Also remember from last week that the ship was completely destroyed, and when everyone had to jump into the water and swim ashore, they probably had to throw everything away except for the clothes on their backs. The people from the ship had nothing, they were wet, cold and in distress. That’s what made this kindness unusual. The Maltese islanders saw strangers who may have had nothing to give to them, but they had compassion on them as if they were neighbors. They were shipwrecked, and soaking wet from swimming ashore. To add insult to injury, it was still raining, and it was cold. So the islanders provided what they needed most: fire and heat. Look at v.2 again, “They built a fire and welcomed us all because it was raining and cold.” Because it was raining and cold. This shows the compassion they had in their hearts. They saw their fellow man, shivering in the rain and the cold, shipwrecked in a place they have never been – so they welcomed them and built a fire.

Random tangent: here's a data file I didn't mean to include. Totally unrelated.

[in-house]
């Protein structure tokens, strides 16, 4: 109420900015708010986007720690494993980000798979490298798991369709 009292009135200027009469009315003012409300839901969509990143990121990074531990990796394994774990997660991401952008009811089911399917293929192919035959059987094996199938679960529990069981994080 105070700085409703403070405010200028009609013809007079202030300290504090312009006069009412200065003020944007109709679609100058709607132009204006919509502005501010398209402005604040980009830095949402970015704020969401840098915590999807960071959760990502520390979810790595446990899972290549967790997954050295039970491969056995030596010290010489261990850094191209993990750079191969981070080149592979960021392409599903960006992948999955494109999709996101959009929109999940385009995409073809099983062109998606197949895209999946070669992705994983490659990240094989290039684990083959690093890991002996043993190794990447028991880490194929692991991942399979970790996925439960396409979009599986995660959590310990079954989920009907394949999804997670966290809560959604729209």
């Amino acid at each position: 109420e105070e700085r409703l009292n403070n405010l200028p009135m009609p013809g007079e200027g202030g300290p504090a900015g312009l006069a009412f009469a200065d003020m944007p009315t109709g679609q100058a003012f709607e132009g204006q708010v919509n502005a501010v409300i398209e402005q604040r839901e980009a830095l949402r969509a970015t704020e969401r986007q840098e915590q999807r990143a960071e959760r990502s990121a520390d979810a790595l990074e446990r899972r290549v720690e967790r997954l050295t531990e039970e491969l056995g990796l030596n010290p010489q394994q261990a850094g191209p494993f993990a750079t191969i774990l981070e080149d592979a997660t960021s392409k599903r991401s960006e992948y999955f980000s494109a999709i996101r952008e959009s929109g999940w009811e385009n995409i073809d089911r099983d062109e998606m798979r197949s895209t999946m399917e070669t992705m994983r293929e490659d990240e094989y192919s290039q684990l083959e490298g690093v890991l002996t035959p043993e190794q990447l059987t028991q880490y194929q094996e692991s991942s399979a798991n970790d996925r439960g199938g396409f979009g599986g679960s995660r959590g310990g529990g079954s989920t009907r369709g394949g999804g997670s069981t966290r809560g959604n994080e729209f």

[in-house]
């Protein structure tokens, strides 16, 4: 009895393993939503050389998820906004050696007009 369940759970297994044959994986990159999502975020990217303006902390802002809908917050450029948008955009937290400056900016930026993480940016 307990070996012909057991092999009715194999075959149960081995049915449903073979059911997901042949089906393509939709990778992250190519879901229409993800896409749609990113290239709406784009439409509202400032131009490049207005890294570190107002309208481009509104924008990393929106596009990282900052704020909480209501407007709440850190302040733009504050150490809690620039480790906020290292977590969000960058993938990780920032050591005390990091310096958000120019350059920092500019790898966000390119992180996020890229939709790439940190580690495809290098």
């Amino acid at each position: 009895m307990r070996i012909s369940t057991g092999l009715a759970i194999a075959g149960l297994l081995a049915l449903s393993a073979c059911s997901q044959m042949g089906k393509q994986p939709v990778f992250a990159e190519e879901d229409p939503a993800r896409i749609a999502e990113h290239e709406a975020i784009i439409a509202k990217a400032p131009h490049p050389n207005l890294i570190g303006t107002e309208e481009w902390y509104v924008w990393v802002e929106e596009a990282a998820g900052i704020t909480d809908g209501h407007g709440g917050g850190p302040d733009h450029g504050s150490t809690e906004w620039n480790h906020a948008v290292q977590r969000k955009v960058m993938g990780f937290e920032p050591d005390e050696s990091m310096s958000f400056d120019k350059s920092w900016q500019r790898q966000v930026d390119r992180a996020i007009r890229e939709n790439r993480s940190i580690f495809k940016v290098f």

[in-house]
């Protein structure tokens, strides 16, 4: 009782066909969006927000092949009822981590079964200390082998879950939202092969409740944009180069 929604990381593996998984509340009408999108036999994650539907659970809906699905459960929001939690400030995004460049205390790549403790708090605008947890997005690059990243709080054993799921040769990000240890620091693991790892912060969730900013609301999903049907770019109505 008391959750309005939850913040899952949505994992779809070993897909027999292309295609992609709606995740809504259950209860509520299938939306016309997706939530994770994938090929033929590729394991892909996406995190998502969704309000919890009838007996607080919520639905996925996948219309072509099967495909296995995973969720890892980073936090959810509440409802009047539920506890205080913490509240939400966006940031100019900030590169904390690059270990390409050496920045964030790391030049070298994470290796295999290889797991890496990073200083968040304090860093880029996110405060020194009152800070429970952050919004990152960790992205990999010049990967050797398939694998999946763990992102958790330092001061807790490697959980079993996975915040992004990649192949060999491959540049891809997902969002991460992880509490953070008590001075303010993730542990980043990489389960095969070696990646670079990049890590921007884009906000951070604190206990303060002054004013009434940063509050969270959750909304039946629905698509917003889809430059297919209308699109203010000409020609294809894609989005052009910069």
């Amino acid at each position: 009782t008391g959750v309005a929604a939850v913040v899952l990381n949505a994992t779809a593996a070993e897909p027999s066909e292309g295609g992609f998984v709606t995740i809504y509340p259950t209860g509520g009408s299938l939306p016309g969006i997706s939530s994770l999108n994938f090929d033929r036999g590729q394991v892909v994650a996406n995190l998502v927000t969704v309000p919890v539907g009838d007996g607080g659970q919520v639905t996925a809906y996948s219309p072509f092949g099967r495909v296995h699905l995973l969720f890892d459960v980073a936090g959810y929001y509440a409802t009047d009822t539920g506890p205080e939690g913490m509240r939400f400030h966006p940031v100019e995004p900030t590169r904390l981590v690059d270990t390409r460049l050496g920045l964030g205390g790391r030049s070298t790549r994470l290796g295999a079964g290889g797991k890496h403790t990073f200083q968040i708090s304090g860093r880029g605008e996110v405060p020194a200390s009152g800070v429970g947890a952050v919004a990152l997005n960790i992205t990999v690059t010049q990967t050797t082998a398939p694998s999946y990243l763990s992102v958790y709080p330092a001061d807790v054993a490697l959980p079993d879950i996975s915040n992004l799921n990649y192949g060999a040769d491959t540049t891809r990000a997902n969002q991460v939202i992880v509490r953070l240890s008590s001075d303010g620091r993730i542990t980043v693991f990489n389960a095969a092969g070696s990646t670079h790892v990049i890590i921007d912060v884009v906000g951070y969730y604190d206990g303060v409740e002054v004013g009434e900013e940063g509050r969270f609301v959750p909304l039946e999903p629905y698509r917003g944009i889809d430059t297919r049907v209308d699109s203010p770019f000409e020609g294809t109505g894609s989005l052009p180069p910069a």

The Bible says that God has written His law in each of our hearts (Rom 2:15). It doesn’t matter who you are or where you’re from, there are some universal truths that are common to us all. To help a fellow man or brother when we see them in need is natural. That is because God has written that in all people’s hearts. Lev 19:34 is a law God commanded to the Israelites, but it seems that non-Israelites know and obey the same command. It says, “The foreigner residing among you must be treated as your native-born. Love them as yourself, for you were foreigners in Egypt. I am the Lord your God.” It sounds very similar to the Golden Rule, have you all heard of that? In all cultures, they seem to know the Golden Rule, “Treat others as you would like others to treat you.” Where did that rule come from? Though many would not like to admit it, the command to love one another comes from God. The islanders did good in obeying this command and showing unusual kindness to Paul and everyone else from the ship.